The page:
My Childhood in Canada vs. My Son’s Childhood in Thailand

After living over 35% of my life in Thailand, I’m always reminded on my all-too-infrequent trips back to Canada how much I took for granted growing up. When I was a kid, I hated the town I lived in – “Ugh, I can’t wait to get out of this place!” we all used to say, like we were singing the chorus of a Springsteen song. But looking back with grace and age, it’s clear to me how idyllic my childhood really was – miles of green grass, flat sidewalks, bike lanes, and baseball diamonds. The bank tellers knew me by name. You could drive clear across town in 10 minutes. There may even have been a few pies cooling on a windowsill. But now that I have a son, the idyllic nature of my youth has become even clearer. I look at my boy sometimes and think to myself “What type of childhood are you going to have in this huge, chaotic, crowded city? How will it shape you?”

While casually skimming through the cesspool of insults and complaints that is ThaiVisa recently (I was looking for something specific, honestly), I noticed a post that said Bangkok was a great place to live as an adult, but a horrible place to be a kid. I took umbrage at this at first – mostly because, if true, it meant that my decision to raise him in Bangkok was a failure on my part. A bad decision that would surely have negative consequences.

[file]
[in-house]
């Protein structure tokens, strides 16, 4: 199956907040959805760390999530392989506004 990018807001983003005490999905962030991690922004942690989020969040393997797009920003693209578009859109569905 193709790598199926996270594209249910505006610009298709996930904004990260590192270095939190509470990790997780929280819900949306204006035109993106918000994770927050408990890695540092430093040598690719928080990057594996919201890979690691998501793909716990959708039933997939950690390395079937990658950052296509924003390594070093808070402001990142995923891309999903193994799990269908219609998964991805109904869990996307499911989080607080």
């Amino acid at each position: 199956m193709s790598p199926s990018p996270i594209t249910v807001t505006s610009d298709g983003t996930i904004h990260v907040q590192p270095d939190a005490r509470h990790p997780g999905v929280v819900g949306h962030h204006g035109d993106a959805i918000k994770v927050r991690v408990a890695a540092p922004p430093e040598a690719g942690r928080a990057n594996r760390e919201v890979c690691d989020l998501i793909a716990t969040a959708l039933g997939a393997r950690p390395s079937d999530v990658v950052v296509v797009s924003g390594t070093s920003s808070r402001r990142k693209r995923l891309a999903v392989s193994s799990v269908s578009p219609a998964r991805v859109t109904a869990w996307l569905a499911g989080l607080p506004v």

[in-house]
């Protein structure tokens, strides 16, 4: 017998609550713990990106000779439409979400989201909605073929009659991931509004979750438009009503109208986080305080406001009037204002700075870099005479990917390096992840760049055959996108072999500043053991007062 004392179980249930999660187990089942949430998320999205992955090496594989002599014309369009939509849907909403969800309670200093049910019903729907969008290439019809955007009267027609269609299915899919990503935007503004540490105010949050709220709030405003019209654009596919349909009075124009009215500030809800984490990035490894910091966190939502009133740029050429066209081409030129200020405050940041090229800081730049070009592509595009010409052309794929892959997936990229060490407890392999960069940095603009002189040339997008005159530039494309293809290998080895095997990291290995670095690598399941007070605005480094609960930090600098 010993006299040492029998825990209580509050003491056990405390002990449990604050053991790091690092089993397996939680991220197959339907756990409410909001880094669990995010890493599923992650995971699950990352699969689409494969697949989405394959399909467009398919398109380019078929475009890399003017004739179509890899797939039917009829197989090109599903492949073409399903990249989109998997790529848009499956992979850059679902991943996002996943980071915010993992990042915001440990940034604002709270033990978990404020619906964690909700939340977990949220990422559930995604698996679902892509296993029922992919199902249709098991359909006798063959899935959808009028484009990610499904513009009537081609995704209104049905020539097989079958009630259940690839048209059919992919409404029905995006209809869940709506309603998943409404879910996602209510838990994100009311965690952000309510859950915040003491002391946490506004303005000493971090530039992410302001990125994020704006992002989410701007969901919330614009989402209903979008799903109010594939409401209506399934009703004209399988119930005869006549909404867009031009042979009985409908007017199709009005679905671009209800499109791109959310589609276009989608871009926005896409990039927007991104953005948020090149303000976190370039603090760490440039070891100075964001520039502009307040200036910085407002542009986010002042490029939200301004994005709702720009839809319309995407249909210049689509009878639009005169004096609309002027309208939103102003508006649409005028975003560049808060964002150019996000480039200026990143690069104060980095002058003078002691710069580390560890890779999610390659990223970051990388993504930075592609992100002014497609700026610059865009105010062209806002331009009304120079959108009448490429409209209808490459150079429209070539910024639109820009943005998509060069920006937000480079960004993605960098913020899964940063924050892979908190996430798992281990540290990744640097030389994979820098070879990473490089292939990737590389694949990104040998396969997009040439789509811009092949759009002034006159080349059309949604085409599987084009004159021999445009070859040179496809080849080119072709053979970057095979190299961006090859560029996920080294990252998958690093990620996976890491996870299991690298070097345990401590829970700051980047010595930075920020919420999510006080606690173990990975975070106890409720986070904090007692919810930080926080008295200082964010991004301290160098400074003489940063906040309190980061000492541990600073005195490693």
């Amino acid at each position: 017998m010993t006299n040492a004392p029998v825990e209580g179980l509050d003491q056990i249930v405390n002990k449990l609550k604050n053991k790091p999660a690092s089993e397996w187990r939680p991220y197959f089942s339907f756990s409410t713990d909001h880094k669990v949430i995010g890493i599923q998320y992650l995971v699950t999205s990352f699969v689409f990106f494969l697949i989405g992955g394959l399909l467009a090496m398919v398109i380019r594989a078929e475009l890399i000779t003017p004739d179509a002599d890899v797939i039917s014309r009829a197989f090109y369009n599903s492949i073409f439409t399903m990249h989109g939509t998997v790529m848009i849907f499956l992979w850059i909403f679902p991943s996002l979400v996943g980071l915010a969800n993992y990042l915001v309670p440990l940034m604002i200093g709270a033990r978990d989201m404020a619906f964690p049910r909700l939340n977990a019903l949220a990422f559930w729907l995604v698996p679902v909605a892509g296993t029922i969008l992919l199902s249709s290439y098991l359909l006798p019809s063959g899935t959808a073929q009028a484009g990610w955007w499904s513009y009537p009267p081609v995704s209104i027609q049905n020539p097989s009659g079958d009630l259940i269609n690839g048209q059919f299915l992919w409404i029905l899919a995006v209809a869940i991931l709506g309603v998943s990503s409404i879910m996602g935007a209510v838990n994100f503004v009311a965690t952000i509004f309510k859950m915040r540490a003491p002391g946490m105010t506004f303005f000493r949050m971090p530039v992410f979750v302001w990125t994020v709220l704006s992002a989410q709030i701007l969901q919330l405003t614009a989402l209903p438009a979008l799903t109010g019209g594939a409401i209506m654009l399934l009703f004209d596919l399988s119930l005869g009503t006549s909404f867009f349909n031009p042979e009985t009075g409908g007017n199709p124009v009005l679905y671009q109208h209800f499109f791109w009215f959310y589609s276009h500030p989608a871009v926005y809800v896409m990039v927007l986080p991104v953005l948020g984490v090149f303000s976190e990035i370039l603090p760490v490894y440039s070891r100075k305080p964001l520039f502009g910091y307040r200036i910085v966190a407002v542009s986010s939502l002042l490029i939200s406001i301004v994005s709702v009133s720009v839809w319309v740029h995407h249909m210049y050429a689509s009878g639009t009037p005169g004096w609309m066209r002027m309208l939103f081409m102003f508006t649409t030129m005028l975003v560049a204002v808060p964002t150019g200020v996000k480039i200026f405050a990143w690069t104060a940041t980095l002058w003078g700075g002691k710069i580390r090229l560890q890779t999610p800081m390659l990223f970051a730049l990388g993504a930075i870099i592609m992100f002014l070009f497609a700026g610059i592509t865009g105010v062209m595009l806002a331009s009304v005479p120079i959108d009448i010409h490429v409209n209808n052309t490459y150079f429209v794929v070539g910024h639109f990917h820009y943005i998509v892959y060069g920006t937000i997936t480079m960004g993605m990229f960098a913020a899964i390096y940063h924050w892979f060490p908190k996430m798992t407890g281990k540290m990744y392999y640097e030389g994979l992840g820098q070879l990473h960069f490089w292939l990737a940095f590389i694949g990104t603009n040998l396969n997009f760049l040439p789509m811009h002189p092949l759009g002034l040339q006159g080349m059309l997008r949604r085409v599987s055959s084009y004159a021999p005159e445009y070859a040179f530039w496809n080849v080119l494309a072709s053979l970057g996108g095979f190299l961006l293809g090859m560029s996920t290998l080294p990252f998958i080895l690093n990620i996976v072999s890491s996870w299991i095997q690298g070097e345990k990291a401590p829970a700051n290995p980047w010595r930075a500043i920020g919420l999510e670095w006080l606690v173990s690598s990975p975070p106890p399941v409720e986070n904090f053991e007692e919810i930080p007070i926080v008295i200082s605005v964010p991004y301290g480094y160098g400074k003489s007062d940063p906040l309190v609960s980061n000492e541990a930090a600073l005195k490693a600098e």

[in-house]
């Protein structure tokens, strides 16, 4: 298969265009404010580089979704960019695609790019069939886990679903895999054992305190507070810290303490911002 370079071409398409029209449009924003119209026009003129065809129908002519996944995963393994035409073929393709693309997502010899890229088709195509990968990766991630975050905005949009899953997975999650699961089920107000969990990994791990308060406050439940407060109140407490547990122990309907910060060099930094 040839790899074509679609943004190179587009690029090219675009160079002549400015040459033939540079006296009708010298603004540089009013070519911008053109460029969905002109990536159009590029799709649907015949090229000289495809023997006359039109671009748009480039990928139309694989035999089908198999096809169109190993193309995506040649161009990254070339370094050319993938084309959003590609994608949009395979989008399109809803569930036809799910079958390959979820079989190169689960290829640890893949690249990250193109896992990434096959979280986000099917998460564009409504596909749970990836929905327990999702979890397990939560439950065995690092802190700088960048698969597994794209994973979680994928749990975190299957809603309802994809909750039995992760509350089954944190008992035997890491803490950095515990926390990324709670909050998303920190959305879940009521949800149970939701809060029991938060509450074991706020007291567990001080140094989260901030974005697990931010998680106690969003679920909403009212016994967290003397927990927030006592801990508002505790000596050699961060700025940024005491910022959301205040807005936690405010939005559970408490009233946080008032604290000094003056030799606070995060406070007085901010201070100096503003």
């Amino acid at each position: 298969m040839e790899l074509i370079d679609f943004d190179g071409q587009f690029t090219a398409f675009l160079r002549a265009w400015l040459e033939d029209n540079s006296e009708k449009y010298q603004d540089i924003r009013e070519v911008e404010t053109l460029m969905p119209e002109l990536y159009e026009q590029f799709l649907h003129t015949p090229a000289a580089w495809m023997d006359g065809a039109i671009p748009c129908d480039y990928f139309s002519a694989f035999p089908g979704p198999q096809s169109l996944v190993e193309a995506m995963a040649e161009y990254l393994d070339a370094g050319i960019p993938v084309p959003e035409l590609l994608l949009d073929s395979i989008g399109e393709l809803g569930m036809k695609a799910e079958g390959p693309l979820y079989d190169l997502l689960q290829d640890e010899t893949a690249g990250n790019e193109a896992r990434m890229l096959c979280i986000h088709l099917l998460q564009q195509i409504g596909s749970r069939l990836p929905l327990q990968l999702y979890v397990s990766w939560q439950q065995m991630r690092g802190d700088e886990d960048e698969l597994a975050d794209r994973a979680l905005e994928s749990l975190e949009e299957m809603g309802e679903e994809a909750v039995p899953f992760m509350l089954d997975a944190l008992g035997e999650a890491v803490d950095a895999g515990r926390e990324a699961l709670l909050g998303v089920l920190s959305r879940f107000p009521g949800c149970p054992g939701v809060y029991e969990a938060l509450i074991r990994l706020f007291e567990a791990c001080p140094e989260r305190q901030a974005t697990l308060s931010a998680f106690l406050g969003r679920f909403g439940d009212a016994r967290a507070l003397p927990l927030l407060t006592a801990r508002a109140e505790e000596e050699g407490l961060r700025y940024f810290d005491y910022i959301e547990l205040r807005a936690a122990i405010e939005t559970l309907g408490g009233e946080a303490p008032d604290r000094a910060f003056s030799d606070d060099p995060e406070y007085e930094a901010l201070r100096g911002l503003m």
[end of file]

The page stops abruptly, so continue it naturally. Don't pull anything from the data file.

But then I thought waitaminute – my wife grew up here. Plenty of my friends did too, and they all turned out fine. In fact, while writing this, I asked my wife what she thought of her childhood in Bangkok.

Yes, it was fine. I didn’t have anything to compare it to, of course, but I had fun, and had friends, and lots of food, and family, so we had everything we needed.

Still, when I got on Google Street View and started buzzing around my old hometown, I was struck with a powerful nostalgia. It was a bit jarring when I compared scenes from my childhood with similar scenes that my son will experience.

One of the roads in my town, one block away from Main Street. In summer, I swam in that river. In winter, we walked across on our way to school.
The river my son will have to deal with. For his sake, I hope he doesn’t ever try to swim in it.

When I was a kid in Canada – say, between the ages of 10 and 15 – summer holidays were a blast. I’d grab some cereal when I woke up, get on my bike to meet my friends, and not come back until the sun went down (which, in Canada, is around 9:30pm). From what I know of childhood in Bangkok, that just ain’t gonna happen with my son. I’ll drive him to the mall, or maybe drive him to his sports practice, or drive him to a friend’s house…a lot of driving. I imagine when he’s in his mid-teens he’ll be able to take off on his own, but until then, Bangkok’s not really a city you can let a kid be a kid – at least when viewed through the lens of a North American childhood.

One more example.